Fatality Assessment and Control Evaluation (FACE) Program
Hispanic Construction Worker Dies After Fall from an Improvised Scaffold
On October 1,2003, a 66-year-old Hispanic carpenter died after he fell from the plank of an improvised scaffold at a construction site. The victim had arrived that day from his home in Costa Rica and was joining his son (the company owner) to work on the construction of an addition to a private, suburban home. The victim was standing on a single, wooden plank placed between a small roof peak and an improvised scaffold made from discarded scrap lumber. He was installing siding on the house when he turned to talk to his son, who had just returned to the jobsite after running an errand. As he turned, the victim apparently lost his balance and fell, striking the sidewalk 10'5" below. NJ FACE investigators recommend the following safety guidelines to prevent similar incidents:
On October 19,2003, a private citizen notified a NJ FACE investigator of the death of a Hispanic construction worker who had fallen at a construction site. A FACE investigation was initiated on October 21,2003, and the county Medical Examiner and the victim's employer were contacted. The employer explained that federal OSHA was investigating the incident and that he was scheduled to go to OSHA for an informal conference. The FACE investigator offered to accompany him to informal conference. On October 23,2003, the FACE investigator and employer arrived at OSHA, and the FACE investigator received permission from OSHA to observe the conference. At that time, the investigator was able to discuss the case with OSHA compliance officers and to briefly interview the employer. Following the conference, the FACE investigator visited and photographed the incident site. Additional information was obtained from the police, emergency medical service, and medical examiner's reports.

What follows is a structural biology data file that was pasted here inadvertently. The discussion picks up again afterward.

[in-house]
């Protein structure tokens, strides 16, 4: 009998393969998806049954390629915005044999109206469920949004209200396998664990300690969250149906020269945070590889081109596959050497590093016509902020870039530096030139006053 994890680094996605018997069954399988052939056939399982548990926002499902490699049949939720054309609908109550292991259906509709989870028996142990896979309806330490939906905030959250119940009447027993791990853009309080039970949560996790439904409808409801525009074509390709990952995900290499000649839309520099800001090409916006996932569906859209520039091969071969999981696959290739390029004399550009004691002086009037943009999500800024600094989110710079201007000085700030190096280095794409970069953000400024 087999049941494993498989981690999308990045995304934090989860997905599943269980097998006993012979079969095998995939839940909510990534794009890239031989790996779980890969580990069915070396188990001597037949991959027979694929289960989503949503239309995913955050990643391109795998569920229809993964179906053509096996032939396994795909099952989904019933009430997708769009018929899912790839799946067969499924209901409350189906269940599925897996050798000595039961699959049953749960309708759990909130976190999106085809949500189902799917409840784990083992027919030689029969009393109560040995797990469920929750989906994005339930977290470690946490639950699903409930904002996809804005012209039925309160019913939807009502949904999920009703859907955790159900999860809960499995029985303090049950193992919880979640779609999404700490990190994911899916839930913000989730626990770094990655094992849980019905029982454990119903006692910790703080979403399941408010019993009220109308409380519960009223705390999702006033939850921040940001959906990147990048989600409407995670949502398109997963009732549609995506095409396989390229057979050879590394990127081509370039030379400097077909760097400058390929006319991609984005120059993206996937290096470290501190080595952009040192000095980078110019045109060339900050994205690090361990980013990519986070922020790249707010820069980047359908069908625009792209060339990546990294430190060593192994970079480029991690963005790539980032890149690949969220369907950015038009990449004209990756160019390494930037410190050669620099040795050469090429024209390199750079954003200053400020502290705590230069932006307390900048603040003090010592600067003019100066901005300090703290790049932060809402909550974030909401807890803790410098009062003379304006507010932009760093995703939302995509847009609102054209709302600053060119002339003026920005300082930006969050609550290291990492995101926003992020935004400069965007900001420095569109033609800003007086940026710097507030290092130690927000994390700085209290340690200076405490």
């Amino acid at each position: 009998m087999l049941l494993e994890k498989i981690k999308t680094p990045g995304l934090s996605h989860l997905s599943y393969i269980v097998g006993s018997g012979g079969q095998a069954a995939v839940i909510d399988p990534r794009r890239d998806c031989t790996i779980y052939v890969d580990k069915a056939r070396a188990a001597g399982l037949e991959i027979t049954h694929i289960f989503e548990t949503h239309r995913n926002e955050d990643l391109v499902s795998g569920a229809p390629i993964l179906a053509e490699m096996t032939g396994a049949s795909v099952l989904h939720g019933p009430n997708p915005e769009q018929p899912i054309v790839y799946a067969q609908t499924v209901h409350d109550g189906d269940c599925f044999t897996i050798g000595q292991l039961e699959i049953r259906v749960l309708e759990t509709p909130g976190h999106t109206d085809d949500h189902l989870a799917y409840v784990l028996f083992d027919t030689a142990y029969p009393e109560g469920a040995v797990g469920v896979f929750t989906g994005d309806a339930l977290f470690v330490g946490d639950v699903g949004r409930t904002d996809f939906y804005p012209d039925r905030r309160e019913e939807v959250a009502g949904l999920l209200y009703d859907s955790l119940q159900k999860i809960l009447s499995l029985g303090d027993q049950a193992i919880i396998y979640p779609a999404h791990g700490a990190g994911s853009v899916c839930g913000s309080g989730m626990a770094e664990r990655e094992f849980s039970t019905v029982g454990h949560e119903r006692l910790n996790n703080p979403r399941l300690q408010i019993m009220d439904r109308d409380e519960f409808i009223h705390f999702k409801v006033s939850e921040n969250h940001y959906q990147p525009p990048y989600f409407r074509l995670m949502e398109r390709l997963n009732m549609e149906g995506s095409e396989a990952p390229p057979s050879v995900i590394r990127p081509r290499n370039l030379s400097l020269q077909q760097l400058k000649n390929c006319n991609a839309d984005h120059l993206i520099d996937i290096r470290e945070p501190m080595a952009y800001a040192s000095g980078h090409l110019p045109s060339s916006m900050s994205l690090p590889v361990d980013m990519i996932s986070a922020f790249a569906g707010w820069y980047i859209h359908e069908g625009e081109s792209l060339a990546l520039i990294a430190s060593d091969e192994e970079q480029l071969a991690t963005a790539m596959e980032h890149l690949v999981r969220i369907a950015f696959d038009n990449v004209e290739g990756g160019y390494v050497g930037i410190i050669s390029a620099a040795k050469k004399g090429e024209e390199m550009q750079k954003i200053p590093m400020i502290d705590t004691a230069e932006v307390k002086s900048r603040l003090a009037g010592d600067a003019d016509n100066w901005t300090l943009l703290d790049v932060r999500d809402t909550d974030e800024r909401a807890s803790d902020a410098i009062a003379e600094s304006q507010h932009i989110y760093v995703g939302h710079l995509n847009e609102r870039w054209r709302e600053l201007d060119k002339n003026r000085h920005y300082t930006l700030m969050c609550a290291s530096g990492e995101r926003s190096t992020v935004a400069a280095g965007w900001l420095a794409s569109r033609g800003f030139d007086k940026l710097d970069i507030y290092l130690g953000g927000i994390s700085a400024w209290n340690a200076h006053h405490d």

The victim's employer was a small construction company who specialized in private home renovations. The company had been in business for four years and had three employees at the time of the incident. The owner was an immigrant from Costa Rica who hired other Hispanic laborers as needed. He spoke functional English, but communicated with his workers in Spanish. Before coming to the United States, the company owner stated that he had worked with his father for most of his life in Costa Rica. He stated that he was not aware of OSHA or that federal safety standards existed. His father, the victim in this incident, was a 66-year-old experienced carpenter who was a resident of Costa Rica. He periodically traveled to the United States to work with his son, and had been doing so for the past four years. His son described him as being healthy and in good physical condition.
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The incident occurred at a single-family house located in a heavily suburbanized area. The house was a single-story, wood-framed structure with a tall, peaked roof. The owner wanted to convert the attic into living space by raising the roof and adding dormers. The home owner contacted the company owner and contracted for him to do the carpentry work. Other contractors were hired to do the plumbing and electrical work. A building permit was obtained for the job, naming the victim's company as the general contractor of record.